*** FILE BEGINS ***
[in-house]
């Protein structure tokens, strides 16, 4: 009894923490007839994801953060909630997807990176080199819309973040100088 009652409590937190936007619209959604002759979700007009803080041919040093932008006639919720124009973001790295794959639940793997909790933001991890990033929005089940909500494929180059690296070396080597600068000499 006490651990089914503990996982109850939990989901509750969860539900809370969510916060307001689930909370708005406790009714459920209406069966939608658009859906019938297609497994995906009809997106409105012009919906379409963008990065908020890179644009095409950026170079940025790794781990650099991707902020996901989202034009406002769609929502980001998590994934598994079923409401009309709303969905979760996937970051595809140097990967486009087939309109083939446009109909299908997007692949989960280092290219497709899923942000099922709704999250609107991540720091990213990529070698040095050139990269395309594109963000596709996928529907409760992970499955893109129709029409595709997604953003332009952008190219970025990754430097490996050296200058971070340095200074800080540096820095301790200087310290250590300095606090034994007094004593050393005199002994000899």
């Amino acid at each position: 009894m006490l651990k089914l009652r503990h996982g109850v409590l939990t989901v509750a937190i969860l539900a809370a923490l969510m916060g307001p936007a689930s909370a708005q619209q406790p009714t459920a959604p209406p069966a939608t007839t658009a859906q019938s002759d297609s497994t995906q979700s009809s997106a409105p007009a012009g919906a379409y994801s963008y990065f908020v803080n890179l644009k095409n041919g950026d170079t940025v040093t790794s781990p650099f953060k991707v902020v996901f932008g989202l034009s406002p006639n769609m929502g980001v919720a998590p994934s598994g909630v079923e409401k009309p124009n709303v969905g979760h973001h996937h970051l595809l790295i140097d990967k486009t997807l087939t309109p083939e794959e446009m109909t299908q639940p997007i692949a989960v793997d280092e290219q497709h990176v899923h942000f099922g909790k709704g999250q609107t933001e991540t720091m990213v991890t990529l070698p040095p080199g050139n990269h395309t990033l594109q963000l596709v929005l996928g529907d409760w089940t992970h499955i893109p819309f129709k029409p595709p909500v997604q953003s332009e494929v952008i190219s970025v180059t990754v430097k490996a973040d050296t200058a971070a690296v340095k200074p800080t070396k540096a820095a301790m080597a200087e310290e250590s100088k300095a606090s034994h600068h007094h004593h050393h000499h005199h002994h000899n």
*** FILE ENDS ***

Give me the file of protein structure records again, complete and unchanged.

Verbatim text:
[in-house]
């Protein structure tokens, strides 16, 4: 009894923490007839994801953060909630997807990176080199819309973040100088 009652409590937190936007619209959604002759979700007009803080041919040093932008006639919720124009973001790295794959639940793997909790933001991890990033929005089940909500494929180059690296070396080597600068000499 006490651990089914503990996982109850939990989901509750969860539900809370969510916060307001689930909370708005406790009714459920209406069966939608658009859906019938297609497994995906009809997106409105012009919906379409963008990065908020890179644009095409950026170079940025790794781990650099991707902020996901989202034009406002769609929502980001998590994934598994079923409401009309709303969905979760996937970051595809140097990967486009087939309109083939446009109909299908997007692949989960280092290219497709899923942000099922709704999250609107991540720091990213990529070698040095050139990269395309594109963000596709996928529907409760992970499955893109129709029409595709997604953003332009952008190219970025990754430097490996050296200058971070340095200074800080540096820095301790200087310290250590300095606090034994007094004593050393005199002994000899």
């Amino acid at each position: 009894m006490l651990k089914l009652r503990h996982g109850v409590l939990t989901v509750a937190i969860l539900a809370a923490l969510m916060g307001p936007a689930s909370a708005q619209q406790p009714t459920a959604p209406p069966a939608t007839t658009a859906q019938s002759d297609s497994t995906q979700s009809s997106a409105p007009a012009g919906a379409y994801s963008y990065f908020v803080n890179l644009k095409n041919g950026d170079t940025v040093t790794s781990p650099f953060k991707v902020v996901f932008g989202l034009s406002p006639n769609m929502g980001v919720a998590p994934s598994g909630v079923e409401k009309p124009n709303v969905g979760h973001h996937h970051l595809l790295i140097d990967k486009t997807l087939t309109p083939e794959e446009m109909t299908q639940p997007i692949a989960v793997d280092e290219q497709h990176v899923h942000f099922g909790k709704g999250q609107t933001e991540t720091m990213v991890t990529l070698p040095p080199g050139n990269h395309t990033l594109q963000l596709v929005l996928g529907d409760w089940t992970h499955i893109p819309f129709k029409p595709p909500v997604q953003s332009e494929v952008i190219s970025v180059t990754v430097k490996a973040d050296t200058a971070a690296v340095k200074p800080t070396k540096a820095a301790m080597a200087e310290e250590s100088k300095a606090s034994h600068h007094h004593h050393h000499h005199h002994h000899n």